Anchorage at the front, on the Jawa and Enfield, is provided by 280mm single discs, while the Benelli gets a slightly larger 300mm disc. At the rear, though, both, the Royal Enfield and Benelli can only be had with a disc brake setup, while the Jawa can still be optioned with a 153mm drum brake. The Royal Enfield and Benelli, both offer dual-channel ABS as standard, but Jawa offers dual-channel ABS with the rear-disc model for an extra Rs 9,000.

    The Jawa is also the lightest by quite a margin. At 170kg kerb weight, it’s 24kg lighter than the Royal Enfield Classic 350 and 35kg lighter than the Benelli Imperiale 400.

    Benelli Imperiale 400Jawa Forty TwoRoyal Enfield Classic 350
    Fuel tank capacity12 litres14 litres13.5 litres
    Seat height780mm765mm800mm


    The Imperiale 400 is said to be a reinterpretation of one of the manufacturer’s historic models produced in the 1950s. This is apparent from the classic-looking tank, round headlights, flat seat, and minimalistic panels. Much like other retro-themed bikes – the Jawas and the Royal Enfields – this one too has a long rear fender. Interestingly, both, the Benelli and the Royal Enfield Classic also have a sprung seat for the rider and rubber knee pads on the tank.

    While the Jawa model is heavily inspired by the brand’s classic bike, the Forty Two is slightly more affordable and has a more urban and modern theme, with matte-black elements replacing some of the chrome bits, similar to the Benelli. In that regard, the Royal Enfield stands out, as it still has dollops of chrome, but there are some colour schemes available with a blacked-out treatment for the engine and exhaust.

    As for the instrumentation, the Benelli uses a twin-pod layout that features a large RPM gauge (it's the only one here to get a rev counter) and speedometer, along with a small digital display for the odometer; it also features a fuel gauge. The Jawa, on the other hand, uses a single-pod unit that displays the speed and fuel gauge. Its cluster also has a small digital screen for the odometer. The Royal Enfield has the least informative instrumentation of the three  it only has an analogue gauge for the speed, along with a conventional odometer. The Royal Enfield also misses out on a fuel gauge and makes do with a low-fuel light instead.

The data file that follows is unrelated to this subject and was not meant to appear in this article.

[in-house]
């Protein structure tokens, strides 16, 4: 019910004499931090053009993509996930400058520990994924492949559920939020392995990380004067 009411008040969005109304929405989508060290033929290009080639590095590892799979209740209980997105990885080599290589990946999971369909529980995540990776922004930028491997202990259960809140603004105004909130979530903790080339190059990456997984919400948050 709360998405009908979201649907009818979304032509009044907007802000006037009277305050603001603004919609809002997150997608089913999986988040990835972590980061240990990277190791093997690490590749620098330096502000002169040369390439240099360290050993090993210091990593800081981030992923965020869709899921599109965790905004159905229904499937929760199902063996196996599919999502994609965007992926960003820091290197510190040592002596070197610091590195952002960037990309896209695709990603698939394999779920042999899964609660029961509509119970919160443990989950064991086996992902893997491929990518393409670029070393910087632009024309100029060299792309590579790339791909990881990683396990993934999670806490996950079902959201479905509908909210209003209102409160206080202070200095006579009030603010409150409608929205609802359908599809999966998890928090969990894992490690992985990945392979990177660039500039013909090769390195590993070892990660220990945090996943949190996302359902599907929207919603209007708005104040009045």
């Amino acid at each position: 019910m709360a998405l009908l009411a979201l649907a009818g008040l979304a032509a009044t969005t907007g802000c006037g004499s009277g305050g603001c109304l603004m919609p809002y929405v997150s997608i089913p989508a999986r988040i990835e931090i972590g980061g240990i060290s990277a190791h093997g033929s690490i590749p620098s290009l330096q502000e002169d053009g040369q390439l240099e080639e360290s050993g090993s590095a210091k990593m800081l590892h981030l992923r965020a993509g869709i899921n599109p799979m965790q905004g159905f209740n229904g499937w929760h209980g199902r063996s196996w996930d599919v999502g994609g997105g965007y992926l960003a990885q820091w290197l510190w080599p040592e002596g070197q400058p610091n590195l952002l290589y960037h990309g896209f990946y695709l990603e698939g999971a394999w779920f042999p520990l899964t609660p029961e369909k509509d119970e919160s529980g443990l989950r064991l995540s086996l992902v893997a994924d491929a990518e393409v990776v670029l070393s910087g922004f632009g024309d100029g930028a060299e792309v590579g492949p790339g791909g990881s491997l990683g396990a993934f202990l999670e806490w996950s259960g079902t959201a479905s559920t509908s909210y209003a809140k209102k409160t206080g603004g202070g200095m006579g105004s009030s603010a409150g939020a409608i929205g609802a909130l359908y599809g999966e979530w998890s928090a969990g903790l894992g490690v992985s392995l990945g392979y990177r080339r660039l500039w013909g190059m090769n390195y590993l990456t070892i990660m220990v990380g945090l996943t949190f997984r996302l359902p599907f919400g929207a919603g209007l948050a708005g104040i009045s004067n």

Summing it up

    On paper, it is the Jawa Forty Two that manages to trounce the Royal Enfield Classic 350 and the Benelli Imperiale 400. It has a modern engine with a better power figure, additional gear, a fuel gauge, a slightly larger fuel tank, and a significantly lower kerb weight.

    It does all of this without being the most expensive bike in this comparison as well. To give you an idea of the how the three compare when it comes to their price, the Royal Enfield Classic 350 is the most affordable, at Rs 1.54 lakh. Sitting above it is the Jawa Forty Two (with rear disc), at Rs 1.64 lakh, and Benelli Imperiale 400, at Rs 1.69 lakh. The Benelli is highly localised but not fully manufactured in India and that could be a reason for it being the most expensive model of the three. That being said, its price can still be considered competitive and it is by far the most affordable motorcycle Benelli has sold in India to date.

    However, this is not the end of the story and there are many other things to consider. While Royal Enfield has well over 800 dealers and Jawa over 100, Benelli currently has less than 30 across India. At the same time, Jawa has been struggling to deliver bikes and waiting periods are currently as long as 11 months in many cases. Royal Enfield, too, is working on an all-new platform that will debut sometime next year, and it is expected to be a huge leap forward.

    All prices, ex-showroom, India.

    Benelli Bikes